Oct. 13, 2006
Farming in Oswego County - It's No Small Potatoes
From the days when local farmers carted their fresh-picked vegetables to the first Birds Eye processing plant in Fulton, and the trains delivered fresh strawberries to the tables of the Waldorf-Astoria, farming has long been a vital component of our county's economy and way of life.
Anyone driving around Oswego County this time of year can't fail to notice the many farm products that are harvested in our county. Apple orchards bustle with activity. Roadside stands overflow with pumpkins, squash and many other varieties of fresh produce, and farmers are busy bringing in the last of the hay and field corn.
Farmers, their families, and their employees put in tremendous effort to make farms functional and productive. I was raised on a muck farm, helping the family grow varieties of lettuce and onions, and I well remember the long hours of hard work that everyone contributed to keep things running on a daily basis.
Many of us don't realize the huge impact that farming has on Oswego County's economy - the market value of all agricultural products sold from Oswego County farms was $31.5 million in 2002, according to the U.S. Department of Agriculture.
Our farming industry is based on a diverse list of crop and livestock products. Vegetables, including onions, lettuce, and potatoes, accounted for 37 percent, at $11.7 million in sales. Dairy products brought in $10.9 million; followed by nurseries and greenhouses, $2.7 million; fruits and nuts, $1.2 million; hay and other crops, $1.2 million; and other products, $3.7 million combined.
There have been dramatic changes over the past several years. Increased fuel costs, fair milk pricing, and of course, the forces of Mother Nature, all have a tremendous impact on today's family farm.
In 1940 there were more than 4,400 farms in operation in Oswego County. That number had fallen to 1,000 by 1969. In 2003 there were 675 farms comprising 103,100 acres. Some of our farms have been here for more than a century and continue to be passed down from one generation to the next. Today, many farm families have a member that works outside the home to bring in additional income.
Although the number of farms has steadily declined, our farms are more productive than ever.
Milk production increased from an average of 11,400 pounds per cow in 1978 to an average of 15,400 in 2003. Our dairy farms produce millions of pounds of milk a year. Much of it is shipped to regional cooperatives and used to produce ice cream, cheeses and cheese curds, custards, and of course, milk -- white, chocolate, strawberry and other flavors.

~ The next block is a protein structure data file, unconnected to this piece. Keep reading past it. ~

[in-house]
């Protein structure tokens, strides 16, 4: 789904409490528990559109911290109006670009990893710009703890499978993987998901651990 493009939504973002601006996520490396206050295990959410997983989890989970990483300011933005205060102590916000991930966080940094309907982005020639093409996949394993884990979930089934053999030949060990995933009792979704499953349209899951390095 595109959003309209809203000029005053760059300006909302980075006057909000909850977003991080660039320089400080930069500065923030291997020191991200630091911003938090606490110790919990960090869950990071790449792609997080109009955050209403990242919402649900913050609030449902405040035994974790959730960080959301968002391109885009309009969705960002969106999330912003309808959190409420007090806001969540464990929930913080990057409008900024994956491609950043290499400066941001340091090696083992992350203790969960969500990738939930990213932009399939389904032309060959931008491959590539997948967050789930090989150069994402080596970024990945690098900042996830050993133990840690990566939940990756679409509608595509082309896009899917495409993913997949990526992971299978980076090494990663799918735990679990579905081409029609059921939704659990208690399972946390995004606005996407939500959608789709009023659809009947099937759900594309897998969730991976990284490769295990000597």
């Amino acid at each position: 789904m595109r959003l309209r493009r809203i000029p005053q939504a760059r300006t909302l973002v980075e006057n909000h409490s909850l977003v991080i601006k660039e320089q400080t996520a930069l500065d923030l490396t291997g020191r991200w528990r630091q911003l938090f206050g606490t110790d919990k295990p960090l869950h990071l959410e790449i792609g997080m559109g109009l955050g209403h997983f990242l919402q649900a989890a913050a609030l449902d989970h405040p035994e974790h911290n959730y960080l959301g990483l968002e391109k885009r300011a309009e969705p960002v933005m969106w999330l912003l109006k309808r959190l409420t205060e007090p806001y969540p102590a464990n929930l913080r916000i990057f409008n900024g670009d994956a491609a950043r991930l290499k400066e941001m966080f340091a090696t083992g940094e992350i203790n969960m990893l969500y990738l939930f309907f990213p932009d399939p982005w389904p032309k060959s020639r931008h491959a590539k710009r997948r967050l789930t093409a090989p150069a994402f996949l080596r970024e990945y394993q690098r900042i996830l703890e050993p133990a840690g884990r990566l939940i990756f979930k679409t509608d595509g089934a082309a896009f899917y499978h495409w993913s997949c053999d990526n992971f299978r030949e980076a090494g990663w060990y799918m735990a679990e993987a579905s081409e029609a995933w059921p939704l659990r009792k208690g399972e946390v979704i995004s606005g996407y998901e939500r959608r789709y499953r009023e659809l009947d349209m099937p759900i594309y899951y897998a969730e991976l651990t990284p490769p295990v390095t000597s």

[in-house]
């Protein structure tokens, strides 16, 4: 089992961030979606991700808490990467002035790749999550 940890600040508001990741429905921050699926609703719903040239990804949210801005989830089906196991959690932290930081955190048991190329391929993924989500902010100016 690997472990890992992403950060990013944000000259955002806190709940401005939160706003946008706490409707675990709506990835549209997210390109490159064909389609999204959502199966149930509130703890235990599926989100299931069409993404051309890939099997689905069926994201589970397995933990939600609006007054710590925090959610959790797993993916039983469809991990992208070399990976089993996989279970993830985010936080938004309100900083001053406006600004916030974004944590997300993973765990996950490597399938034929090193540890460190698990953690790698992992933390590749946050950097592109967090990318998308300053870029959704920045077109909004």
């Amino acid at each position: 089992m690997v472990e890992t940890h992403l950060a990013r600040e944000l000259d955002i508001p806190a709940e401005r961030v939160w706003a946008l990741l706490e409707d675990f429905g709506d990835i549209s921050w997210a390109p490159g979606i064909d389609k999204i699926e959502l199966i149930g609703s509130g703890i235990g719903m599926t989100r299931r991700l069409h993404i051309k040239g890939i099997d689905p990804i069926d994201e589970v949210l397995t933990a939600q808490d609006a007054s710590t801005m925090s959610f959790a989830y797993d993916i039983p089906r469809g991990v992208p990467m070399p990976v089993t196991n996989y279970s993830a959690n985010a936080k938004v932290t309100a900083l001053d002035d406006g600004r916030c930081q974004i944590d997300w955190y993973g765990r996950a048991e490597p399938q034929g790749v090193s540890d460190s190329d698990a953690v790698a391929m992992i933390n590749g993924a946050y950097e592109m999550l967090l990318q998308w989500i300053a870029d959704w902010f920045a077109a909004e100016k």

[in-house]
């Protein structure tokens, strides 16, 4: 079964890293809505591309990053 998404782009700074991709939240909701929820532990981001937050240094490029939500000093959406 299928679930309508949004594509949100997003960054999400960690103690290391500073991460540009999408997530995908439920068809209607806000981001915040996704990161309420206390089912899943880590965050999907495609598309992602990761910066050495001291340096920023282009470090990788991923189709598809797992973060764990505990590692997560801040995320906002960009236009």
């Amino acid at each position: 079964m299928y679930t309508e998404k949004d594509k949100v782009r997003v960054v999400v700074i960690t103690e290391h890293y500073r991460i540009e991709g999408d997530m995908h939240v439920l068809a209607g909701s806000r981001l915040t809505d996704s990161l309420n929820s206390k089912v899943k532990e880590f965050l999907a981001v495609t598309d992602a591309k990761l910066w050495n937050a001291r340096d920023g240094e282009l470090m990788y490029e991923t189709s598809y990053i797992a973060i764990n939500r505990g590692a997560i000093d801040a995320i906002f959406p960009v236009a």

The county ranks 38th in the state in cattle production. The number of dairy cows declined slightly, from 4,700 to 4,600 between 2005 and 2006, but the number of beef cows has increased slightly, from 1,600 to 1,800.
Corn, soybean and oats are significant field crops in Oswego County. More than 68,000 acres of corn were harvested last year. Soybean production increased from 70,600 bushels in 2004 to 90,000 bushels in 2005. And farmers produced 29,100 bushels of oats in 2005, compared to 12,700 the previous year. Oswego County continues to be a leader in onion products - bringing in more than $2.5 million in sales in 2002. The county ranked second in the state in production of dry onions; New York State is sixth in the nation in onion production.
Thousands of bushels of apples, berries, and other fruits are sold to wholesalers and distributed across New York State and the East Coast. Several local farmers have been successful in marketing their own gourmet fruit juices and award-winning fruit blend wines.
Tree farms and plant nurseries are another important segment of our county's agricultural base. Thousands of Christmas trees are harvested annually from tree farms across the county. Our greenhouses produce specialty products such as perennial water plants, herbs and flowers that are sold locally and distributed to other retailers.
With such a diverse industry, it's impossible to mention all of the producers and farm products that are grown in Oswego County. But with the fall harvest season upon us, it's a perfect time to pause and appreciate their hard work, and enjoy the wonderful selection of products that are grown in Oswego County.
You'll find more information about Oswego County farms that sell directly to the public in the Oswego County Visitor Guide, published by the Department of Community Development, Tourism and Planning, at www.oswegocounty.com, phone 349-8322, by visiting the Pride of New York Web site at www.prideofny.com, or by calling Cornell Cooperative Extension of Oswego County at 963-7286.
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